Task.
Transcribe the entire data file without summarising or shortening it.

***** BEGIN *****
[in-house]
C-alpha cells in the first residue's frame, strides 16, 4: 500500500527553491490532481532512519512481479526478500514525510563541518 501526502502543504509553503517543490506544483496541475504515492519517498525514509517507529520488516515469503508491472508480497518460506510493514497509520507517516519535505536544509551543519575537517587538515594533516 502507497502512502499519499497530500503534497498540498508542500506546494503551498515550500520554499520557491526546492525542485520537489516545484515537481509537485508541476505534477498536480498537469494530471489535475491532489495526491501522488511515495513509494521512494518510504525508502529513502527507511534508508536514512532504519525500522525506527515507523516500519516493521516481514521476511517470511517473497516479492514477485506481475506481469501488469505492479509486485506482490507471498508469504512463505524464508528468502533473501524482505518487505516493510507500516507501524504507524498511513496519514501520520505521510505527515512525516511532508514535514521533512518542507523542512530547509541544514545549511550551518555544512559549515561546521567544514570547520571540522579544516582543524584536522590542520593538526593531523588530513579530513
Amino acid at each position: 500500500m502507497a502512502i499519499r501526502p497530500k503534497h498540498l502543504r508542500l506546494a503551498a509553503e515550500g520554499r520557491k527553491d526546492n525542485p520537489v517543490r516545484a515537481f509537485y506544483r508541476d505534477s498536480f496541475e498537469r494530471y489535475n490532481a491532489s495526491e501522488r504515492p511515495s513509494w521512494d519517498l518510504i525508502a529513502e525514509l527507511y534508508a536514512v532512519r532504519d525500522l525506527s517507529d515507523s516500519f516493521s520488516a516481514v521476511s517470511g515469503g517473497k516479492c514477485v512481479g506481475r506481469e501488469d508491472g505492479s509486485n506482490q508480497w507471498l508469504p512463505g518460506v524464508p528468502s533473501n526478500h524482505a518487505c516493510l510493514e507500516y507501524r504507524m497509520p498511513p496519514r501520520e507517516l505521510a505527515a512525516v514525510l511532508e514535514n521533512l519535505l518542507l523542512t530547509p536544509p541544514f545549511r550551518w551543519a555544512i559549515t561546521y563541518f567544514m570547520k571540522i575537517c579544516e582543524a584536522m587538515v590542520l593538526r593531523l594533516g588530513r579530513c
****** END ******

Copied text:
[in-house]
C-alpha cells in the first residue's frame, strides 16, 4: 500500500527553491490532481532512519512481479526478500514525510563541518 501526502502543504509553503517543490506544483496541475504515492519517498525514509517507529520488516515469503508491472508480497518460506510493514497509520507517516519535505536544509551543519575537517587538515594533516 502507497502512502499519499497530500503534497498540498508542500506546494503551498515550500520554499520557491526546492525542485520537489516545484515537481509537485508541476505534477498536480498537469494530471489535475491532489495526491501522488511515495513509494521512494518510504525508502529513502527507511534508508536514512532504519525500522525506527515507523516500519516493521516481514521476511517470511517473497516479492514477485506481475506481469501488469505492479509486485506482490507471498508469504512463505524464508528468502533473501524482505518487505516493510507500516507501524504507524498511513496519514501520520505521510505527515512525516511532508514535514521533512518542507523542512530547509541544514545549511550551518555544512559549515561546521567544514570547520571540522579544516582543524584536522590542520593538526593531523588530513579530513
Amino acid at each position: 500500500m502507497a502512502i499519499r501526502p497530500k503534497h498540498l502543504r508542500l506546494a503551498a509553503e515550500g520554499r520557491k527553491d526546492n525542485p520537489v517543490r516545484a515537481f509537485y506544483r508541476d505534477s498536480f496541475e498537469r494530471y489535475n490532481a491532489s495526491e501522488r504515492p511515495s513509494w521512494d519517498l518510504i525508502a529513502e525514509l527507511y534508508a536514512v532512519r532504519d525500522l525506527s517507529d515507523s516500519f516493521s520488516a516481514v521476511s517470511g515469503g517473497k516479492c514477485v512481479g506481475r506481469e501488469d508491472g505492479s509486485n506482490q508480497w507471498l508469504p512463505g518460506v524464508p528468502s533473501n526478500h524482505a518487505c516493510l510493514e507500516y507501524r504507524m497509520p498511513p496519514r501520520e507517516l505521510a505527515a512525516v514525510l511532508e514535514n521533512l519535505l518542507l523542512t530547509p536544509p541544514f545549511r550551518w551543519a555544512i559549515t561546521y563541518f567544514m570547520k571540522i575537517c579544516e582543524a584536522m587538515v590542520l593538526r593531523l594533516g588530513r579530513c